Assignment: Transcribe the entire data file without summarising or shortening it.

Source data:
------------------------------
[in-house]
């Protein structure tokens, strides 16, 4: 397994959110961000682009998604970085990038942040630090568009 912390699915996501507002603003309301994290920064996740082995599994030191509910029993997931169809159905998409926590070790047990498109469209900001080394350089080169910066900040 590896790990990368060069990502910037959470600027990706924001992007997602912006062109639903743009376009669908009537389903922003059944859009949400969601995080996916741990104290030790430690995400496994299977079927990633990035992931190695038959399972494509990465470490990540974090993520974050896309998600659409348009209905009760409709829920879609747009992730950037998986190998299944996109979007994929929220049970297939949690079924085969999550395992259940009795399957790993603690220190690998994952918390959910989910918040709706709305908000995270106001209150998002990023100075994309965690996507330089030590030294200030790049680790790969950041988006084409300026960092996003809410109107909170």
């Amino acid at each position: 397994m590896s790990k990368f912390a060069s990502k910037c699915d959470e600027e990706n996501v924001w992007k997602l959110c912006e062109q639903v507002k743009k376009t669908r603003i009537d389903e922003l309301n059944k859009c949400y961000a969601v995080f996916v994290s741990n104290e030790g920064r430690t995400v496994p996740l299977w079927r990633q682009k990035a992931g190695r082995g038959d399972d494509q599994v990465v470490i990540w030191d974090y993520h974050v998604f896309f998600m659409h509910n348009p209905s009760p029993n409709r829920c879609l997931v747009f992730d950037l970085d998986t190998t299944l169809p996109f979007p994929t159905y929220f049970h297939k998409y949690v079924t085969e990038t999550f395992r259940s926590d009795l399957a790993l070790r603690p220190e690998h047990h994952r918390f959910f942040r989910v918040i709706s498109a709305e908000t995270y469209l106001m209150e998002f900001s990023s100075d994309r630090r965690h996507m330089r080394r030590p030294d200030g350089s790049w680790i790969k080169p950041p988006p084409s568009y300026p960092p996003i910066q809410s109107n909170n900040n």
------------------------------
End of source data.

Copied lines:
[in-house]
């Protein structure tokens, strides 16, 4: 397994959110961000682009998604970085990038942040630090568009 912390699915996501507002603003309301994290920064996740082995599994030191509910029993997931169809159905998409926590070790047990498109469209900001080394350089080169910066900040 590896790990990368060069990502910037959470600027990706924001992007997602912006062109639903743009376009669908009537389903922003059944859009949400969601995080996916741990104290030790430690995400496994299977079927990633990035992931190695038959399972494509990465470490990540974090993520974050896309998600659409348009209905009760409709829920879609747009992730950037998986190998299944996109979007994929929220049970297939949690079924085969999550395992259940009795399957790993603690220190690998994952918390959910989910918040709706709305908000995270106001209150998002990023100075994309965690996507330089030590030294200030790049680790790969950041988006084409300026960092996003809410109107909170």
């Amino acid at each position: 397994m590896s790990k990368f912390a060069s990502k910037c699915d959470e600027e990706n996501v924001w992007k997602l959110c912006e062109q639903v507002k743009k376009t669908r603003i009537d389903e922003l309301n059944k859009c949400y961000a969601v995080f996916v994290s741990n104290e030790g920064r430690t995400v496994p996740l299977w079927r990633q682009k990035a992931g190695r082995g038959d399972d494509q599994v990465v470490i990540w030191d974090y993520h974050v998604f896309f998600m659409h509910n348009p209905s009760p029993n409709r829920c879609l997931v747009f992730d950037l970085d998986t190998t299944l169809p996109f979007p994929t159905y929220f049970h297939k998409y949690v079924t085969e990038t999550f395992r259940s926590d009795l399957a790993l070790r603690p220190e690998h047990h994952r918390f959910f942040r989910v918040i709706s498109a709305e908000t995270y469209l106001m209150e998002f900001s990023s100075d994309r630090r965690h996507m330089r080394r030590p030294d200030g350089s790049w680790i790969k080169p950041p988006p084409s568009y300026p960092p996003i910066q809410s109107n909170n900040n």